You would not believe the number of ‘Willy Wonka’ quips I heard when I told my friends and colleagues that I’d be travelling to Hyderabad to visit a chocolate factory. Truth be told, I genuinely had no idea what to expect. Were there going to be Oompa Loompas? Was I going to fall into a gigantic vat of something? Could there be impromptu singing and dancing? Perhaps even a sketchy grandfather who's conned his family into thinking he's an invalid for decades?
With my imagination running somewhat amok, I set out for Hyderabad with an open mind and a palpable sense of excitement at the prospect of observing, listening, and learning about a whole new world of Indian artisanal chocolate.
Once I arrived, I realized that there was practically nothing I could’ve done to prepare myself for the level of sophistication and attention to detail that I witnessed during my short visit to the Manam Chocolate Karkhana in Banjara Hils. Everything about the space, from the facade to the shop floor to the dedicated confectionary stations is designed to envelop you in the decadent, titillating, aromatic realm that Manam’s founder Chaitanya Muppala is aiming to bring not just to the country but the whole world. Indian chocolate has not enjoyed the greatest reputation amongst global chocolatiers and this is precisely what Manam is trying to change.
Rather than imitating global standards and practices when it comes to artisanal chocolate making, Manam Chocolate is attempting to establish a new paradigm; one that potentially presents a direct challenge to some of the more unscrupulous practices currently being followed by Big Chocolate. The brand’s philosophy, vision and business model remain firmly rooted in the land and aligned with the people responsible for cultivating the beans that are the lifeblood of their chocolate.
The word ‘manam’ translates to ‘we’ or ‘us’ in Telegu and Manam sees itself as “a collective of passionate craftspeople including farmers, fermenters, chocolate makers, chocolatiers, and storytellers.” Every member of their team is dedicated to a collective vision of moulding Indian craft chocolate to the tastes of both local consumers as well as chocolate afficianados across the world.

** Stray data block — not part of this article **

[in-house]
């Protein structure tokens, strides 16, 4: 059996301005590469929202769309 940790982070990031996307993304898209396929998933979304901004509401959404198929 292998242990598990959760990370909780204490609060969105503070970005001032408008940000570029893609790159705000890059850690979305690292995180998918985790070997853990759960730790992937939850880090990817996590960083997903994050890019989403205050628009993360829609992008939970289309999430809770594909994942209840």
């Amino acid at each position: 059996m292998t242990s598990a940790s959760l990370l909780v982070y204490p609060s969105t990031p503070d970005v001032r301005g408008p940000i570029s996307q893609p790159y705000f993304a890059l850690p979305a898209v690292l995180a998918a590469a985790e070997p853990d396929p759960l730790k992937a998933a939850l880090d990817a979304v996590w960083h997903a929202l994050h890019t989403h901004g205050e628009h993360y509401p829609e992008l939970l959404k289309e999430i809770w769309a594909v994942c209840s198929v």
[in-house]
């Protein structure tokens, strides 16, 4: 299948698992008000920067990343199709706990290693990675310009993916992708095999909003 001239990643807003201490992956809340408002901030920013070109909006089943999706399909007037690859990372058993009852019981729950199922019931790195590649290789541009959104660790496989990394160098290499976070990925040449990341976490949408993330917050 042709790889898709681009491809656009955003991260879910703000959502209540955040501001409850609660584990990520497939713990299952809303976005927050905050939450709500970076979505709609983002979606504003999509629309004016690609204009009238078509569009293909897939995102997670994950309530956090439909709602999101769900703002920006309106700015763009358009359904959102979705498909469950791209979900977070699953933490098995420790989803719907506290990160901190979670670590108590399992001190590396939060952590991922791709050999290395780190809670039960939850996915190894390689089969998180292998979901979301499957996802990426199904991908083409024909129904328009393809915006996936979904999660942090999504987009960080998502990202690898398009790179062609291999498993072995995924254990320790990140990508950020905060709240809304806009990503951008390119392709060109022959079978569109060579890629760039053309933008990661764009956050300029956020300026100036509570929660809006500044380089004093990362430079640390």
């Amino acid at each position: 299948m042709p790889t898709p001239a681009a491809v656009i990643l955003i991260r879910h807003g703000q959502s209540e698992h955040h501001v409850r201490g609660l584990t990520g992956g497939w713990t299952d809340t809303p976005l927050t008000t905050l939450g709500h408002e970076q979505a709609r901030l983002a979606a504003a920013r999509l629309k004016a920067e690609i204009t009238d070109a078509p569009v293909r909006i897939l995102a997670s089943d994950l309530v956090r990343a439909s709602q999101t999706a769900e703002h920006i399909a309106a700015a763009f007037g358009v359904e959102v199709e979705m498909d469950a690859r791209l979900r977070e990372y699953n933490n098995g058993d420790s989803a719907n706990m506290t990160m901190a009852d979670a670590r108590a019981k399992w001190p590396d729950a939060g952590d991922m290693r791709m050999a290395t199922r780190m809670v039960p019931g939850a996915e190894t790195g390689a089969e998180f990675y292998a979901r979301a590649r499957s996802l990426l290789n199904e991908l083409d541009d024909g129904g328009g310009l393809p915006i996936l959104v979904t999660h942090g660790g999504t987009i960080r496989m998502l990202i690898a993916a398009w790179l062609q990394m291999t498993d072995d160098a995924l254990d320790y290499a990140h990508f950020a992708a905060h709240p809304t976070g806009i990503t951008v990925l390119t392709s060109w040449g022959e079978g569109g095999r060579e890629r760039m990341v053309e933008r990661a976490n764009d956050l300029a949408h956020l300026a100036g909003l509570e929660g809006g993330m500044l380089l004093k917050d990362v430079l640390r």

To do so, they’ve partnered with a diverse network of farmers across the West Godavari District, covering almost 1500 acres of farmland. They’ve also taken responsibility and ownership for the entirety of the lifecycle of a bar of chocolate. Manam’s sister company, ‘District Origins’, has set up a Cacao fermentery that is aiming to revolutionize the erstwhile inferior fermentation and drying processes that have traditionally been undertaken in India. The fermentery works directly with farmers in the region and allows them to focus solely on cultivating their crops rather than working with limited resources and infrastructure while fermenting their own beans. Manam recognizes the pivotal role that farmers play when it comes to chocolate making and every bar of Manam chocolate can literally be traced back to both the farm and farmer responsible for its origin via a QR code on its packaging. This reverence for the individuals in its collective is admirable and goes a little beyond the mere lip service that some craft brands choose to rely on to sell products.